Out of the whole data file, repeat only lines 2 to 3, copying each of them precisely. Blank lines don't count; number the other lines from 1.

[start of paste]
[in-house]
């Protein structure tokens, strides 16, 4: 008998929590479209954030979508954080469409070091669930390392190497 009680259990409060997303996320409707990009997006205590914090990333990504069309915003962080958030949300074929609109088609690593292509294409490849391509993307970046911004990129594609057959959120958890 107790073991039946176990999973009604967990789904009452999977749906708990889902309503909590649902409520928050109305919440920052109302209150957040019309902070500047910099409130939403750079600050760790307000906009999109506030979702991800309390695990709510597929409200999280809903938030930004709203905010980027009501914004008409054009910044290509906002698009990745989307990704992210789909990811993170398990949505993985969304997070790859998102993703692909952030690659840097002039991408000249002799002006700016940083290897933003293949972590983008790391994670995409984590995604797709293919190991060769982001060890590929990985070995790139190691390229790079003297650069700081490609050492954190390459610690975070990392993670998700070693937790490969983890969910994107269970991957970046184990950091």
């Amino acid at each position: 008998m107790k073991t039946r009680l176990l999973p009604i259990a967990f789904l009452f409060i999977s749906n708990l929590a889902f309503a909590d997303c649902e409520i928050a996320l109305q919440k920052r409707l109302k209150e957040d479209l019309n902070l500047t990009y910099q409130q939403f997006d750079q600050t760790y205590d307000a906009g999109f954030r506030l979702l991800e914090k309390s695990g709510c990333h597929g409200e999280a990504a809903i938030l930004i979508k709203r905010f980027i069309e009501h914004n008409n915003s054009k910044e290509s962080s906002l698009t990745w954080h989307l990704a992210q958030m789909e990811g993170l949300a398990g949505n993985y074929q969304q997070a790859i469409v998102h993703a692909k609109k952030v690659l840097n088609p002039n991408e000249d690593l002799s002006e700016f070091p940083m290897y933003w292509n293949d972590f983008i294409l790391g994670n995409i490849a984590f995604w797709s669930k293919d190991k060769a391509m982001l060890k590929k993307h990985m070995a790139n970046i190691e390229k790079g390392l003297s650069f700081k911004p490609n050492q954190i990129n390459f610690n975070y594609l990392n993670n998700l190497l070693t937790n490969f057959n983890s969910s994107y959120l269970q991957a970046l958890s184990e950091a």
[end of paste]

């Protein structure tokens, strides 16, 4: 008998929590479209954030979508954080469409070091669930390392190497 009680259990409060997303996320409707990009997006205590914090990333990504069309915003962080958030949300074929609109088609690593292509294409490849391509993307970046911004990129594609057959959120958890 107790073991039946176990999973009604967990789904009452999977749906708990889902309503909590649902409520928050109305919440920052109302209150957040019309902070500047910099409130939403750079600050760790307000906009999109506030979702991800309390695990709510597929409200999280809903938030930004709203905010980027009501914004008409054009910044290509906002698009990745989307990704992210789909990811993170398990949505993985969304997070790859998102993703692909952030690659840097002039991408000249002799002006700016940083290897933003293949972590983008790391994670995409984590995604797709293919190991060769982001060890590929990985070995790139190691390229790079003297650069700081490609050492954190390459610690975070990392993670998700070693937790490969983890969910994107269970991957970046184990950091």
């Amino acid at each position: 008998m107790k073991t039946r009680l176990l999973p009604i259990a967990f789904l009452f409060i999977s749906n708990l929590a889902f309503a909590d997303c649902e409520i928050a996320l109305q919440k920052r409707l109302k209150e957040d479209l019309n902070l500047t990009y910099q409130q939403f997006d750079q600050t760790y205590d307000a906009g999109f954030r506030l979702l991800e914090k309390s695990g709510c990333h597929g409200e999280a990504a809903i938030l930004i979508k709203r905010f980027i069309e009501h914004n008409n915003s054009k910044e290509s962080s906002l698009t990745w954080h989307l990704a992210q958030m789909e990811g993170l949300a398990g949505n993985y074929q969304q997070a790859i469409v998102h993703a692909k609109k952030v690659l840097n088609p002039n991408e000249d690593l002799s002006e700016f070091p940083m290897y933003w292509n293949d972590f983008i294409l790391g994670n995409i490849a984590f995604w797709s669930k293919d190991k060769a391509m982001l060890k590929k993307h990985m070995a790139n970046i190691e390229k790079g390392l003297s650069f700081k911004p490609n050492q954190i990129n390459f610690n975070y594609l990392n993670n998700l190497l070693t937790n490969f057959n983890s969910s994107y959120l269970q991957a970046l958890s184990e950091a």